Rick Perry has a reputation as a campaigner in Texas: He’s dangerous, but even more dangerous when he’s down. The next three weeks in Iowa will present him with the ultimate underdog challenge as he undertakes a last-ditch, massive effort to save his presidential bid.Perry has something that Ron Paul, Mitt Romney and Newt Gingrich don't have - a record of solid conservative policies in an executive position. And that doesn't include all the jobs and growing Texas economy. That stuff is far more important than debate performances or professorial theories that may or may not work in real life.
Wednesday marks the beginning of a 14-day, 42-city bus tour that will see the Texas governor traverse the Hawkeye State, logging more than 1,000 miles as he strives to regain his standing among the top tier of candidates for the GOP nomination. …
His Iowa tour will begin in Council Bluffs, on the western edge of the state, and run in a semicircle across the northern half of Iowa heading east. After a leisurely break for Christmas — Perry has no events planned from the afternoon of the 22nd until the morning of the 27th — the tour will resume with a swing through the southern part of the state and snake back around to the center. Most days follow a pattern: two to four “meet-and-greets,” often at local restaurants or coffee shops, followed by a town hall meeting in the afternoon.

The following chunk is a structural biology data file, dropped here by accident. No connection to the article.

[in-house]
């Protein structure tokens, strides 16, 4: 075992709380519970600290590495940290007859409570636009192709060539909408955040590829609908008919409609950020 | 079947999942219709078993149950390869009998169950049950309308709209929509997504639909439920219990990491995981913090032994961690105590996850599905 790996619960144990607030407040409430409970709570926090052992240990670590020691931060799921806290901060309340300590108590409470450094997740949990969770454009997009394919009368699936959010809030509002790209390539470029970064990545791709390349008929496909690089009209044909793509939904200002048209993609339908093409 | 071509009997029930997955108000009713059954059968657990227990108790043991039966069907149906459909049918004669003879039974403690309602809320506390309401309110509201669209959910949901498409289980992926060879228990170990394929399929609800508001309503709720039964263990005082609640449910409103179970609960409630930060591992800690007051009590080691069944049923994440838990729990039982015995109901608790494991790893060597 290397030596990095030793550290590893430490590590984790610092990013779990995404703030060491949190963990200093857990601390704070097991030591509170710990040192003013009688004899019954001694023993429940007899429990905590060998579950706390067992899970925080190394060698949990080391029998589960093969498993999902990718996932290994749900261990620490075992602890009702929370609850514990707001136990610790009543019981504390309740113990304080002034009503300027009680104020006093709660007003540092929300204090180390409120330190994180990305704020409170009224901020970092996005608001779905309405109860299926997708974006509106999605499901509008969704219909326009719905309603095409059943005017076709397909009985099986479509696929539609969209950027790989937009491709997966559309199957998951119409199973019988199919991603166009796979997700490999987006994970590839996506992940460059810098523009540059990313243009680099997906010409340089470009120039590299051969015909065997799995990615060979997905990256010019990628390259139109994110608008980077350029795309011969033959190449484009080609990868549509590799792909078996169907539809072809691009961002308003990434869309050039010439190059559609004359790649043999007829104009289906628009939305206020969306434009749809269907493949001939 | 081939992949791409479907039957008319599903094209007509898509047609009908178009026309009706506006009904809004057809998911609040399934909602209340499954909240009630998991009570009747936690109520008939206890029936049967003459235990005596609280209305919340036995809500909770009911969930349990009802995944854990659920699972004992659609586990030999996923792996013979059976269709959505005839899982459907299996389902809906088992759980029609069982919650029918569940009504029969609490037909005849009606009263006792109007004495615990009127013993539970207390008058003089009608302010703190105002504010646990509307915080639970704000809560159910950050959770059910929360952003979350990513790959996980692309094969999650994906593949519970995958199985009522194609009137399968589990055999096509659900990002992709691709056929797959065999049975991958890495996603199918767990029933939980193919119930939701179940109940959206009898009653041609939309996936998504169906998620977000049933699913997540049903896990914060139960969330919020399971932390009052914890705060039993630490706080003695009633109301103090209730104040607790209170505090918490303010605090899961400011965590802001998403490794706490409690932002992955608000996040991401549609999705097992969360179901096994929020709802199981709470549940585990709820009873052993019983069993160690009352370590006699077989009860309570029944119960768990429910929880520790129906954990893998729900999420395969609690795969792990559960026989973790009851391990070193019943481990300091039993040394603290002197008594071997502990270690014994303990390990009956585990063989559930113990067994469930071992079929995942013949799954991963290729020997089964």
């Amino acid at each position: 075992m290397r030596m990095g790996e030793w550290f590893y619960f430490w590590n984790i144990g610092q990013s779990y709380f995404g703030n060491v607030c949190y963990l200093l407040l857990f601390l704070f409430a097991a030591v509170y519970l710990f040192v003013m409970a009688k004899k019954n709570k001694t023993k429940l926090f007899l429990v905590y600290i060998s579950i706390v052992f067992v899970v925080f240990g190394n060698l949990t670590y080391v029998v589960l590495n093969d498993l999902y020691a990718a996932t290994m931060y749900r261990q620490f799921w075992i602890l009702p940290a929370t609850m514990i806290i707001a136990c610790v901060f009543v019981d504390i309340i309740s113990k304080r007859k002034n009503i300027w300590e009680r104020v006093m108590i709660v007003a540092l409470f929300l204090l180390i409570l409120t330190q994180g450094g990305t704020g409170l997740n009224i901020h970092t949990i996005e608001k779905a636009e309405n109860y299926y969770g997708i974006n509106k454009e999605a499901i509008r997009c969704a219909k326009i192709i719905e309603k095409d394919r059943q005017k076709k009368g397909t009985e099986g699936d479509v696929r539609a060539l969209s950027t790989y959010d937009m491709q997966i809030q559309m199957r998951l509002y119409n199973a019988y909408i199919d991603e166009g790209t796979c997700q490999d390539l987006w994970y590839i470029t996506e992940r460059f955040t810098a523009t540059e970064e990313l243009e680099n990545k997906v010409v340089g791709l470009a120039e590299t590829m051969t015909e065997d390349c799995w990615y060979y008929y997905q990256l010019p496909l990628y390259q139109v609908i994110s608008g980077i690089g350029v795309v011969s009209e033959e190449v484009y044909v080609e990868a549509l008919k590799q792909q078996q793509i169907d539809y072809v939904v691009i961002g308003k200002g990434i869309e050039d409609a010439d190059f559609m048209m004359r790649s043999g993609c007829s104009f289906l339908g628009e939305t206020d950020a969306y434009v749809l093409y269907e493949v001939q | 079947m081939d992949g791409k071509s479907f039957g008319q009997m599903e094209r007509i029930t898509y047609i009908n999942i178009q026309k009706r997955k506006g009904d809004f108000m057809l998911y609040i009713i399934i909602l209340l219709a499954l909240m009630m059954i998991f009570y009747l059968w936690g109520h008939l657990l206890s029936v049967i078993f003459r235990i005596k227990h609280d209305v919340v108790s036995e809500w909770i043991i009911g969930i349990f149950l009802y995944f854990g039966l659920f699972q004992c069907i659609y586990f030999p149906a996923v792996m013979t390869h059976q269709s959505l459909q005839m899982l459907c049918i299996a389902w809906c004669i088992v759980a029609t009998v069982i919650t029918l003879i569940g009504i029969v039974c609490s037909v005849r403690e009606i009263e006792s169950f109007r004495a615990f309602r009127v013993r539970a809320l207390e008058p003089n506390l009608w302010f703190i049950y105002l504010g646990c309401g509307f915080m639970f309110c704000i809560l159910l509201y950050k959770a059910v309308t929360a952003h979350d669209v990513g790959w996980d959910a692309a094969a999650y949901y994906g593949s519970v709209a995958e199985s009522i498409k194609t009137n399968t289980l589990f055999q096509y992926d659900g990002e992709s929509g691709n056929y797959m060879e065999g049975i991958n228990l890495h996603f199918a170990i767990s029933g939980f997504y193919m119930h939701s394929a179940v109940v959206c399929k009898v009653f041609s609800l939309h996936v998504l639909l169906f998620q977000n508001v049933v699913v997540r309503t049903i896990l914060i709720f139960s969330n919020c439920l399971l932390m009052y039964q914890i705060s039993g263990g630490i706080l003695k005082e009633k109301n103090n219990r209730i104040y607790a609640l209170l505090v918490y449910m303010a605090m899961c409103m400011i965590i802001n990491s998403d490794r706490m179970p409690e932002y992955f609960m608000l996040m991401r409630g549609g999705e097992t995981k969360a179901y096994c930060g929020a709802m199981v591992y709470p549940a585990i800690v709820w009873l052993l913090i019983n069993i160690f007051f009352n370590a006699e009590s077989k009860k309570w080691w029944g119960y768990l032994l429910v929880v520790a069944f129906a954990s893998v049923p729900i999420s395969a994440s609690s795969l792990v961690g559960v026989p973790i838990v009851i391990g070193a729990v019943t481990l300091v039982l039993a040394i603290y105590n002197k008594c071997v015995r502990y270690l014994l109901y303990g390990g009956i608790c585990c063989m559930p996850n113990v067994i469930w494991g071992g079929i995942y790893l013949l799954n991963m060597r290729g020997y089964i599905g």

As he travels through the state, Perry will seek to build a coalition of evangelical and tea party voters, often attempting to pick off supporters from his rivals. He’s shown as much in the ads he’s run in the state targeting those specific groups. His fight for the Christian right, a key voting bloc during the Iowa caucuses, will put him in competition against Rep. Michele Bachmann of Minnesota and former Sen. Rick Santorum of Pennsylvania.
Wednesday, December 14, 2011
If you live in Iowa and want to meet Rick Perry, you'll probably have a chance in the next couple of weeks: